When the gravity of reality says, “This mountain is too big”—I will choose to say to this mountain, “Move from here to there.” (Matthew 17:20)

When the gravity of reality says, “You’re sinking in the pit”—I will choose to say, “No, my feet are on a rock, on a firm foundation.” (Psalm 40:2).

When the gravity of reality says, “Your future is bleak at best”—I will choose to say, “God plans to give me a future and a hope.” (Jeremiah 29:11)

When the gravity of reality says, “Give up, quit trying”—I will choose to say, “I will not be shaken.” (Psalm 62:6)

When the gravity of reality says, “You’re just stumbling around in the darkness with no real direction”—I will choose to say, “God’s Word will light my path.” (Psalm 119:105)


You know…some people have the idea that Christianity is just a crutch for those people who can’t handle the gravity of their reality. They think that Christianity is for the weak, the ones who aren’t strong enough to live life without some sort of crutch.

Well if this is the case, then I’ll take my crutch any day.


The summer after my sophomore year of high school, my best friend said to me, “Hey, let’s get hooked on a soap opera this summer.” I sort of shook my head, and naively agreed to “get hooked” with her. Since neither of us had a job or any other important things to do, it worked out quite well for us. Sometimes we’d watch together at each other’s houses. Sometimes we’d watch alone then call each other and chat about it. It was silly really. But guess what? We were semi-sorta-kinda “hooked” for the next 15 years until the network canceled the show.

Okay, I wouldn’t really say we were “hooked,” I guess we just enjoyed this particular daytime drama. I know…this makes me sound really shallow, doesn’t it? But I suppose there are worse things to be hooked to, right?

You know, when I think of people and the many vices that have a grip on them, it makes me sad. Plus it makes me angry. And I understand part of the addiction—it’s an escape. For a brief moment, the addiction (or whatever we’re hooked to, dependent upon, obsessed with, etc.) is an escape from our reality. And reality can be a real bear, can’t it?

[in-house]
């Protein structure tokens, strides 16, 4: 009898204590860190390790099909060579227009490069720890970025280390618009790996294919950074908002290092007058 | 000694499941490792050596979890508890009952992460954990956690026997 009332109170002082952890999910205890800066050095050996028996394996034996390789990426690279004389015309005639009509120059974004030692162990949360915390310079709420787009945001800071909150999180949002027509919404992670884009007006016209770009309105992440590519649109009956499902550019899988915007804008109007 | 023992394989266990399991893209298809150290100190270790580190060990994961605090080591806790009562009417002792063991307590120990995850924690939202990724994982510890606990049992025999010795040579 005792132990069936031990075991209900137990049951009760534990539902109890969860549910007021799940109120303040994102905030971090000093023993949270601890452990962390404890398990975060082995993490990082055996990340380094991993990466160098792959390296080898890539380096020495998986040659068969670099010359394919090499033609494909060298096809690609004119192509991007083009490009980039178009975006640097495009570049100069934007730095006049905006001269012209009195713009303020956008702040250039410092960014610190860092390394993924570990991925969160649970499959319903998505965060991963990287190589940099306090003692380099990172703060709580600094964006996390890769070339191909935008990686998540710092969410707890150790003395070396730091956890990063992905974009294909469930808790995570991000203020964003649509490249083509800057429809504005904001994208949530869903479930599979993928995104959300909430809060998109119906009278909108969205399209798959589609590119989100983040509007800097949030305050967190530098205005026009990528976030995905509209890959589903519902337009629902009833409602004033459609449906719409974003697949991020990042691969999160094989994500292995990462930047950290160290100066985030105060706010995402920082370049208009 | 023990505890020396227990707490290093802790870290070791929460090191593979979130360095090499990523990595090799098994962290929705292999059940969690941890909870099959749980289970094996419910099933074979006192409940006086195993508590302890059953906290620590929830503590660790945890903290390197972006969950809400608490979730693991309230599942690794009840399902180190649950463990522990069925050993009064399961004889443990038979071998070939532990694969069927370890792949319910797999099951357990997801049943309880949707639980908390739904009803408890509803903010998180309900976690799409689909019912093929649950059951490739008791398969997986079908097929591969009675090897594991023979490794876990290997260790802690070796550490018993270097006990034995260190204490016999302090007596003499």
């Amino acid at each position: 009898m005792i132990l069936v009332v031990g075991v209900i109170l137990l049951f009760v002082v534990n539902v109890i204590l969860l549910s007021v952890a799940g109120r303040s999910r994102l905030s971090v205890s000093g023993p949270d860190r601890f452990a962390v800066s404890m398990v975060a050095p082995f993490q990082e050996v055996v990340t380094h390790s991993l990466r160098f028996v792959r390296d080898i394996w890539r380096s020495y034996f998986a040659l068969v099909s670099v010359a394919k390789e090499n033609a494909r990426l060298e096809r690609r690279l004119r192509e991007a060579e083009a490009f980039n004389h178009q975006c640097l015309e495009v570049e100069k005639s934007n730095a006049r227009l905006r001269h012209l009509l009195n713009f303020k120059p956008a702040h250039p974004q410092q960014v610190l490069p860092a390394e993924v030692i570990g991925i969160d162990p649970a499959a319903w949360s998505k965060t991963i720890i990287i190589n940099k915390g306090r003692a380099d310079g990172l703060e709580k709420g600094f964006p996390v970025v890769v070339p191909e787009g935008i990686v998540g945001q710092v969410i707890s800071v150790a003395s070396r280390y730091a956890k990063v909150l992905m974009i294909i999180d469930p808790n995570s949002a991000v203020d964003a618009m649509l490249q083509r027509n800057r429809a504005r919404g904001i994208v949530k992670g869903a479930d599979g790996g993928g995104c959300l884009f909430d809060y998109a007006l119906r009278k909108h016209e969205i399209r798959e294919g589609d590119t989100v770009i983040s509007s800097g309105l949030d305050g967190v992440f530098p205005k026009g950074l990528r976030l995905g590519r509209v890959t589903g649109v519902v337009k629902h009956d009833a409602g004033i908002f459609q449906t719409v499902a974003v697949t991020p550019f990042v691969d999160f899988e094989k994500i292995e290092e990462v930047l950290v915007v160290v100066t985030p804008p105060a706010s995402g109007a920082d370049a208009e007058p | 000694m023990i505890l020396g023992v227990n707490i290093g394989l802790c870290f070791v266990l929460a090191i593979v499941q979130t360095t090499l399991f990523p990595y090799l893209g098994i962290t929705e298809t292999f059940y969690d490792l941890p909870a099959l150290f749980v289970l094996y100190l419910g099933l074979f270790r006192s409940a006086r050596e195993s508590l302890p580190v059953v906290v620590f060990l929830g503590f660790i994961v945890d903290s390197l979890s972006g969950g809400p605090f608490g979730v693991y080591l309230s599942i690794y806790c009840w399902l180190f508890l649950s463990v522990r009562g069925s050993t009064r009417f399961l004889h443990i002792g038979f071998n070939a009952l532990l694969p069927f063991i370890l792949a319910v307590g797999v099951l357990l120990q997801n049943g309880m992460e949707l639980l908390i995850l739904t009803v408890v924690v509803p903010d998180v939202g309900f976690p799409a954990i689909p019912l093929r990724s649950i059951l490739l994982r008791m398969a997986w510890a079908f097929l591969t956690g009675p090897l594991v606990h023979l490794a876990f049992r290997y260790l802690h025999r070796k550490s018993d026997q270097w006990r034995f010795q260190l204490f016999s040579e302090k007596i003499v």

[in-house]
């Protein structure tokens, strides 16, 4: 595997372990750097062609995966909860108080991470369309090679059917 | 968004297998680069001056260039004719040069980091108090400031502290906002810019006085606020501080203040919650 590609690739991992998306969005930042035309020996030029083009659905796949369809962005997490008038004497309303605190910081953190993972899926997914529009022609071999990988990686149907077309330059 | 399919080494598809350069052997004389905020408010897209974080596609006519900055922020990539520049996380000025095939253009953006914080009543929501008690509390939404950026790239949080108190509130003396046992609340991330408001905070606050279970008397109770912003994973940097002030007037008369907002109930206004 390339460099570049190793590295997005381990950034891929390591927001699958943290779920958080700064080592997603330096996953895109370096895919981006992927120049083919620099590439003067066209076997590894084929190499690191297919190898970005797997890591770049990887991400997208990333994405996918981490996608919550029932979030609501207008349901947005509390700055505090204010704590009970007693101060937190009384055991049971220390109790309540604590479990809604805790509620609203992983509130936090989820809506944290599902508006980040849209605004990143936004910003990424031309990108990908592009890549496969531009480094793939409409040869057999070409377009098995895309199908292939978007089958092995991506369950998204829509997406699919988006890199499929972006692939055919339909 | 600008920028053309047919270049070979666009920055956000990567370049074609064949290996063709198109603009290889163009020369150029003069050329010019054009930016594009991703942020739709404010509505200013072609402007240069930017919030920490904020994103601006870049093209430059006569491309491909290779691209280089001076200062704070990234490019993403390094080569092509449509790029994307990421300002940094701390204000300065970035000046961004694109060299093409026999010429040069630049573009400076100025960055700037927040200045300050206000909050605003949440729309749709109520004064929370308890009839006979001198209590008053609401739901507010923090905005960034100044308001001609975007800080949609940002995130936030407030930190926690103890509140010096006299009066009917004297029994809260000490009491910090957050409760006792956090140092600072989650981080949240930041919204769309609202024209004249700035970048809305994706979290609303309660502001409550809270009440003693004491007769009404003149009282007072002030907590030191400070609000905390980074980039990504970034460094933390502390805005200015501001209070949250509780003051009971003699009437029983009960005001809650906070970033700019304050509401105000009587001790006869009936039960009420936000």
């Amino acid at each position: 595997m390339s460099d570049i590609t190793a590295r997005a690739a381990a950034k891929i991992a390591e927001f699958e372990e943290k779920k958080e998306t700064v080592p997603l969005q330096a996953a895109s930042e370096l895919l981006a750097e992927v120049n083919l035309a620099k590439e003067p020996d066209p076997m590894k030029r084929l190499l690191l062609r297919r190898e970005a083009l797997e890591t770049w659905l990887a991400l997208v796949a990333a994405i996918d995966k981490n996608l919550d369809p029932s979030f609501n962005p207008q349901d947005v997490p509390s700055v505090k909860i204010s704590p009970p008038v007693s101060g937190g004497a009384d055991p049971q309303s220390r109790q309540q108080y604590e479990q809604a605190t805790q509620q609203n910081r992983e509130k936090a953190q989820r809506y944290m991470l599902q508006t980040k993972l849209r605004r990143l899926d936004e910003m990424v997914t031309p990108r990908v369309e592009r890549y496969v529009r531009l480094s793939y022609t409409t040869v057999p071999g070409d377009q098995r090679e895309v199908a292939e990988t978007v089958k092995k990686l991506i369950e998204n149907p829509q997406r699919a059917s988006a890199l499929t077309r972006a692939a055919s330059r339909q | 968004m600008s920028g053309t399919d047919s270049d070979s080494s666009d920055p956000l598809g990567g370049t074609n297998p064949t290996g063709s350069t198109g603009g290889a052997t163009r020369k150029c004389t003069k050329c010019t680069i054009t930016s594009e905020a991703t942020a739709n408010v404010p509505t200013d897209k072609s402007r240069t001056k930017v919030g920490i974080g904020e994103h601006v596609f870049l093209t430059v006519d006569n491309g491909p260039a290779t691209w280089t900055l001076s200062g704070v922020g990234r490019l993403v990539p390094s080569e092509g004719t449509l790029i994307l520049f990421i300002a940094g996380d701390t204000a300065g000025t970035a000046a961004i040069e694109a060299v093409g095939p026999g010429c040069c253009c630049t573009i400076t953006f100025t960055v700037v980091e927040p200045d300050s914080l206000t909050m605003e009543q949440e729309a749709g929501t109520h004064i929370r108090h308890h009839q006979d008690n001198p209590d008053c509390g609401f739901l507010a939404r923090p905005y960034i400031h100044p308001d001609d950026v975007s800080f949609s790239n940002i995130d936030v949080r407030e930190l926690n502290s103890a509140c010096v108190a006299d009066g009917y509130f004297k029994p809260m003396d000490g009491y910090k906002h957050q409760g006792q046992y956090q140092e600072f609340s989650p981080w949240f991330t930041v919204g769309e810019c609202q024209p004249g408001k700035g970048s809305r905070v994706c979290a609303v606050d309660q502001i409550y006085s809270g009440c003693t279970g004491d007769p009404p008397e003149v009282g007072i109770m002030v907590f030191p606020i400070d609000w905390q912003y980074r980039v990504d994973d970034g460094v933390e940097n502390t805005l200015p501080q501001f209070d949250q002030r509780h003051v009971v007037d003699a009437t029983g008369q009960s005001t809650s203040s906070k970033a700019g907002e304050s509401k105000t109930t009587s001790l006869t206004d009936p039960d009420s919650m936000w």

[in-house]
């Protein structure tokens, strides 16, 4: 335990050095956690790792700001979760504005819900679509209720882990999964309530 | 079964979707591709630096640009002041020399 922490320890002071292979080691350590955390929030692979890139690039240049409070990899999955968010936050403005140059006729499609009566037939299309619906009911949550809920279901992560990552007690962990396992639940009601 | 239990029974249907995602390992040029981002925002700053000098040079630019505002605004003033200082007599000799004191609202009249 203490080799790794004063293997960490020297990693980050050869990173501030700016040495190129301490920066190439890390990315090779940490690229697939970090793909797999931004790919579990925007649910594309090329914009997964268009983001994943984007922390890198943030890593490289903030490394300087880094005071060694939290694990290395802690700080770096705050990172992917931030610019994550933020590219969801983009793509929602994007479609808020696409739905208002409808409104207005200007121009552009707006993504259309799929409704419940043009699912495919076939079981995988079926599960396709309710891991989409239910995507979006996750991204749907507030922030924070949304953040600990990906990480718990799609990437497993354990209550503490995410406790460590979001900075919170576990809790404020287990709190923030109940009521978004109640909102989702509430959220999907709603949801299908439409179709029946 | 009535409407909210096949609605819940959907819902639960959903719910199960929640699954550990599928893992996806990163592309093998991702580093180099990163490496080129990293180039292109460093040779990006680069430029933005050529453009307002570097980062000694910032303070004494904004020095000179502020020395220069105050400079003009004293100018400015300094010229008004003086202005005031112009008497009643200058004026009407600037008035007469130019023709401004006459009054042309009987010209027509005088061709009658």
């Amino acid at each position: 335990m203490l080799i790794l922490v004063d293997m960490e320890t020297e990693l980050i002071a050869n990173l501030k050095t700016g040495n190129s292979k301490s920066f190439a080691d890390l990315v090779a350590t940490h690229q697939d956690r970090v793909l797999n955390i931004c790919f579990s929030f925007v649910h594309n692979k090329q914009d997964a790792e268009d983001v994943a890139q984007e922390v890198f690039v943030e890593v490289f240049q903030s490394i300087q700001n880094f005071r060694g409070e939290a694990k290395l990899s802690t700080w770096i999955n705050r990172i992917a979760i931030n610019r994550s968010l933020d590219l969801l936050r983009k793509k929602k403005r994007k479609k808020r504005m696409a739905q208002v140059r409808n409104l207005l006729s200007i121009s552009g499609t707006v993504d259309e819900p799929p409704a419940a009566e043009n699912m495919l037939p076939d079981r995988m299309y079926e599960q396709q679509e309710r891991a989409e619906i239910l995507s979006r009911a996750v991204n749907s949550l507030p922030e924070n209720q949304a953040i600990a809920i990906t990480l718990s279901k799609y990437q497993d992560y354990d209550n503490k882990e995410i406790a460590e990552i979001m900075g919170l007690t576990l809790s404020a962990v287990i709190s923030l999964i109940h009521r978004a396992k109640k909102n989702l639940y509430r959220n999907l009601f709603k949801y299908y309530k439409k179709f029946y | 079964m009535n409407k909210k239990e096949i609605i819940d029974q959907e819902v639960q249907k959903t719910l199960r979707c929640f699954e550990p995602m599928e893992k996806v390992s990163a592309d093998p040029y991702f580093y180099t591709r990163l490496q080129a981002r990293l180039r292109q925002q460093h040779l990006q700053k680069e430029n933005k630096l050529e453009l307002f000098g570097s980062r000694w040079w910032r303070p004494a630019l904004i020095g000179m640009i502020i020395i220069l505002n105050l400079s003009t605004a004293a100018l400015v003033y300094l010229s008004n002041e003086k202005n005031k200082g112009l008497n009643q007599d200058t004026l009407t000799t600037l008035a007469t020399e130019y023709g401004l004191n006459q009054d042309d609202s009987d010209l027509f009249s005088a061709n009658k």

But the way I figure it, the more we escape reality, the more disconnected we are from real life. If we’re disconnected from real life, we’re disengaged from real living. And therein lies the danger. You see, those we know and love exist in real life. Situations and circumstances happen in real life. When we live in our created escapes from real life, we miss out on real living. People pass us by. Family members—with all their bumps and bruises—float past without our full engagement. Opportunities—even the ones that knock on our very doors—present themselves without a passing glance from us because we’re missing out on real life.

And it’s easy to do. Facebook, reality TV, smartphones, sensationalized news channels, daytime dramas, computer gaming systems, romance novels, celebrity preoccupation, pornography, drugs, alcohol, gambling, iPods, iPads, tablets, food, and all the rest. They have a grip on us. And the grip is ugly. And the grip is strong. But the thing is they provide a respite from reality. And any break from our broken, less-than-perfect lives seems refreshing.

Refreshing? Yes. Healthy? Maybe not. How do we break free? I’m not totally sure, but I think it has lots to do with prayer and living on purpose. It has to do with being intentional. It has to do with allowing the power of God to penetrate the grip on our dependencies, or their grip on us. But until we make a move, we’ll remain hooked.

Why not get hooked?

Wouldn’t it be cool if we got hooked on stuff that made an impact on others? Think of the possibilities. Why not get hooked on:

  • Praying big prayers and seeing what happens next
  • Doing random acts of kindness for people you’ve never met
  • Meeting the needs of other people—painting a room, mowing a lawn, giving a ride, etc.
  • Finding someone to bless every day
  • Paying for the meal of the car behind you in the drive-through
  • Sending notes of encouragement…in the mail
  • Having someone new over for dinner every month
  • Reading  and studying God’s Word
  • Humility, not pride
  • Mentoring a younger person
  • Finding an older person to mentor you

You see, real people exist in real life. And these real people have real junk—baggage, hurts, scars, and needs. If we’re hooked on the things that allow us to escape reality, then we’re allowing real life to skate by. Before we know it, we’ll end up being far more knowledgeable about our vices than the very people we know and love. But if we’re hooked on stuff that makes an impact on other people, our own reality begins to be more bearable.

Isn’t it time to shed the things which consume us? Isn’t it time give up reality escapes? Isn’t it time to live life, engaging in the real world with real people? Isn’t it time to get hooked?